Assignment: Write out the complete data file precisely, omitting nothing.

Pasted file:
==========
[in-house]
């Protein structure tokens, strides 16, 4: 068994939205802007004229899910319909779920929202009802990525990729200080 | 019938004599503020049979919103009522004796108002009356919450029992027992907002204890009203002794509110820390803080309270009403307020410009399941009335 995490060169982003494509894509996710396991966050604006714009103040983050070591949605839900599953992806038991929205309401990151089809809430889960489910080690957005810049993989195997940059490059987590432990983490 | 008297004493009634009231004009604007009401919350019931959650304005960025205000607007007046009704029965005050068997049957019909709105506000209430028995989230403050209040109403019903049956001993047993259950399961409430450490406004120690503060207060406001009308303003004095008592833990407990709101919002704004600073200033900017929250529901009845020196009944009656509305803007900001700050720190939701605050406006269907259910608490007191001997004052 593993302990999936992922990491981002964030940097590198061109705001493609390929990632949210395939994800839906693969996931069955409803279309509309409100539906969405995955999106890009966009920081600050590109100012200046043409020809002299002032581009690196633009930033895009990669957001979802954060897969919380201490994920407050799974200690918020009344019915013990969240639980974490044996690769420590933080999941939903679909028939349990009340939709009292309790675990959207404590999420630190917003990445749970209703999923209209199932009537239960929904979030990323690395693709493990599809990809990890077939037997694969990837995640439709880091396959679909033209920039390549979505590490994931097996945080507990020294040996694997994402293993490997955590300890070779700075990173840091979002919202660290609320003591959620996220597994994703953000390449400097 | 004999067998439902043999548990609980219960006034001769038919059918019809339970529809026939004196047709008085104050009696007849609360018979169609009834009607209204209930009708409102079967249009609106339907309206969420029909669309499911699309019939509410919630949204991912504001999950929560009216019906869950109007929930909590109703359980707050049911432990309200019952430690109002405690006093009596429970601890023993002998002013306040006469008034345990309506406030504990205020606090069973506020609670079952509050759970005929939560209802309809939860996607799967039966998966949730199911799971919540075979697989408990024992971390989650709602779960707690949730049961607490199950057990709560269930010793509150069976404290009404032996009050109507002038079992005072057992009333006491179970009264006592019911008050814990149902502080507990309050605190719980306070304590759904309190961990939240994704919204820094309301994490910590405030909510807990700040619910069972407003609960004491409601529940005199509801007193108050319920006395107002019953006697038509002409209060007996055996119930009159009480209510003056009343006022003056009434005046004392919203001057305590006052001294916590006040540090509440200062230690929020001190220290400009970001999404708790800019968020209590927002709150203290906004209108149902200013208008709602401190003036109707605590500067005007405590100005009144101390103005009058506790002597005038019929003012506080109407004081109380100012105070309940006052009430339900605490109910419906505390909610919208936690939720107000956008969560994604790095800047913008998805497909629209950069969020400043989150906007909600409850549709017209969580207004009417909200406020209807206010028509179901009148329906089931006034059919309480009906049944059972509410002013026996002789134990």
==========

[in-house]
């Protein structure tokens, strides 16, 4: 068994939205802007004229899910319909779920929202009802990525990729200080 | 019938004599503020049979919103009522004796108002009356919450029992027992907002204890009203002794509110820390803080309270009403307020410009399941009335 995490060169982003494509894509996710396991966050604006714009103040983050070591949605839900599953992806038991929205309401990151089809809430889960489910080690957005810049993989195997940059490059987590432990983490 | 008297004493009634009231004009604007009401919350019931959650304005960025205000607007007046009704029965005050068997049957019909709105506000209430028995989230403050209040109403019903049956001993047993259950399961409430450490406004120690503060207060406001009308303003004095008592833990407990709101919002704004600073200033900017929250529901009845020196009944009656509305803007900001700050720190939701605050406006269907259910608490007191001997004052 593993302990999936992922990491981002964030940097590198061109705001493609390929990632949210395939994800839906693969996931069955409803279309509309409100539906969405995955999106890009966009920081600050590109100012200046043409020809002299002032581009690196633009930033895009990669957001979802954060897969919380201490994920407050799974200690918020009344019915013990969240639980974490044996690769420590933080999941939903679909028939349990009340939709009292309790675990959207404590999420630190917003990445749970209703999923209209199932009537239960929904979030990323690395693709493990599809990809990890077939037997694969990837995640439709880091396959679909033209920039390549979505590490994931097996945080507990020294040996694997994402293993490997955590300890070779700075990173840091979002919202660290609320003591959620996220597994994703953000390449400097 | 004999067998439902043999548990609980219960006034001769038919059918019809339970529809026939004196047709008085104050009696007849609360018979169609009834009607209204209930009708409102079967249009609106339907309206969420029909669309499911699309019939509410919630949204991912504001999950929560009216019906869950109007929930909590109703359980707050049911432990309200019952430690109002405690006093009596429970601890023993002998002013306040006469008034345990309506406030504990205020606090069973506020609670079952509050759970005929939560209802309809939860996607799967039966998966949730199911799971919540075979697989408990024992971390989650709602779960707690949730049961607490199950057990709560269930010793509150069976404290009404032996009050109507002038079992005072057992009333006491179970009264006592019911008050814990149902502080507990309050605190719980306070304590759904309190961990939240994704919204820094309301994490910590405030909510807990700040619910069972407003609960004491409601529940005199509801007193108050319920006395107002019953006697038509002409209060007996055996119930009159009480209510003056009343006022003056009434005046004392919203001057305590006052001294916590006040540090509440200062230690929020001190220290400009970001999404708790800019968020209590927002709150203290906004209108149902200013208008709602401190003036109707605590500067005007405590100005009144101390103005009058506790002597005038019929003012506080109407004081109380100012105070309940006052009430339900605490109910419906505390909610919208936690939720107000956008969560994604790095800047913008998805497909629209950069969020400043989150906007909600409850549709017209969580207004009417909200406020209807206010028509179901009148329906089931006034059919309480009906049944059972509410002013026996002789134990």